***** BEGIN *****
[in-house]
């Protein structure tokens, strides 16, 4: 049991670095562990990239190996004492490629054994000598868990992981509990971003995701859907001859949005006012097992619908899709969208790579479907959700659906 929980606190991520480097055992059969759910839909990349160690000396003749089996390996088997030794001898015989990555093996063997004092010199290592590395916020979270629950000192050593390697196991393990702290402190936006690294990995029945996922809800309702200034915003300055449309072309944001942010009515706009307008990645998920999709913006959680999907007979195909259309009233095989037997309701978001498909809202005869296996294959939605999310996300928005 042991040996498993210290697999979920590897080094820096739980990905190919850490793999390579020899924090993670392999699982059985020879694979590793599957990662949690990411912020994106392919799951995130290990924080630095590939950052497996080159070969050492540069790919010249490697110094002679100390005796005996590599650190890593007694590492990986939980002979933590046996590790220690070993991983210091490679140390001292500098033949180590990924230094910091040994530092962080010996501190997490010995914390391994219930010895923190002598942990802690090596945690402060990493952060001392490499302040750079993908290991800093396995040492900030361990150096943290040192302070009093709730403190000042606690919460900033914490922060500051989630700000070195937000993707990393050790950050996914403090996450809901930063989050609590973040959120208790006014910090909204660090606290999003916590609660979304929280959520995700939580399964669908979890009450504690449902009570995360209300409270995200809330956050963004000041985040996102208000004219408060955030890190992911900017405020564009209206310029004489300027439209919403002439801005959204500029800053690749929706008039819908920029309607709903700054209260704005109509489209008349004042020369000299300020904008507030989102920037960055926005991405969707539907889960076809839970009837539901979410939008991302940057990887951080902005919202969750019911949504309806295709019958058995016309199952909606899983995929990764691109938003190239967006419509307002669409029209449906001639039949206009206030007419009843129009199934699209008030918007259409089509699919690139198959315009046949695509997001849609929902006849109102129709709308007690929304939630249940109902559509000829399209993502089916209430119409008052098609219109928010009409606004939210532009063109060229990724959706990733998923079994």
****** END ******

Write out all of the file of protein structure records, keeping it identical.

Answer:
[in-house]
């Protein structure tokens, strides 16, 4: 049991670095562990990239190996004492490629054994000598868990992981509990971003995701859907001859949005006012097992619908899709969208790579479907959700659906 929980606190991520480097055992059969759910839909990349160690000396003749089996390996088997030794001898015989990555093996063997004092010199290592590395916020979270629950000192050593390697196991393990702290402190936006690294990995029945996922809800309702200034915003300055449309072309944001942010009515706009307008990645998920999709913006959680999907007979195909259309009233095989037997309701978001498909809202005869296996294959939605999310996300928005 042991040996498993210290697999979920590897080094820096739980990905190919850490793999390579020899924090993670392999699982059985020879694979590793599957990662949690990411912020994106392919799951995130290990924080630095590939950052497996080159070969050492540069790919010249490697110094002679100390005796005996590599650190890593007694590492990986939980002979933590046996590790220690070993991983210091490679140390001292500098033949180590990924230094910091040994530092962080010996501190997490010995914390391994219930010895923190002598942990802690090596945690402060990493952060001392490499302040750079993908290991800093396995040492900030361990150096943290040192302070009093709730403190000042606690919460900033914490922060500051989630700000070195937000993707990393050790950050996914403090996450809901930063989050609590973040959120208790006014910090909204660090606290999003916590609660979304929280959520995700939580399964669908979890009450504690449902009570995360209300409270995200809330956050963004000041985040996102208000004219408060955030890190992911900017405020564009209206310029004489300027439209919403002439801005959204500029800053690749929706008039819908920029309607709903700054209260704005109509489209008349004042020369000299300020904008507030989102920037960055926005991405969707539907889960076809839970009837539901979410939008991302940057990887951080902005919202969750019911949504309806295709019958058995016309199952909606899983995929990764691109938003190239967006419509307002669409029209449906001639039949206009206030007419009843129009199934699209008030918007259409089509699919690139198959315009046949695509997001849609929902006849109102129709709308007690929304939630249940109902559509000829399209993502089916209430119409008052098609219109928010009409606004939210532009063109060229990724959706990733998923079994």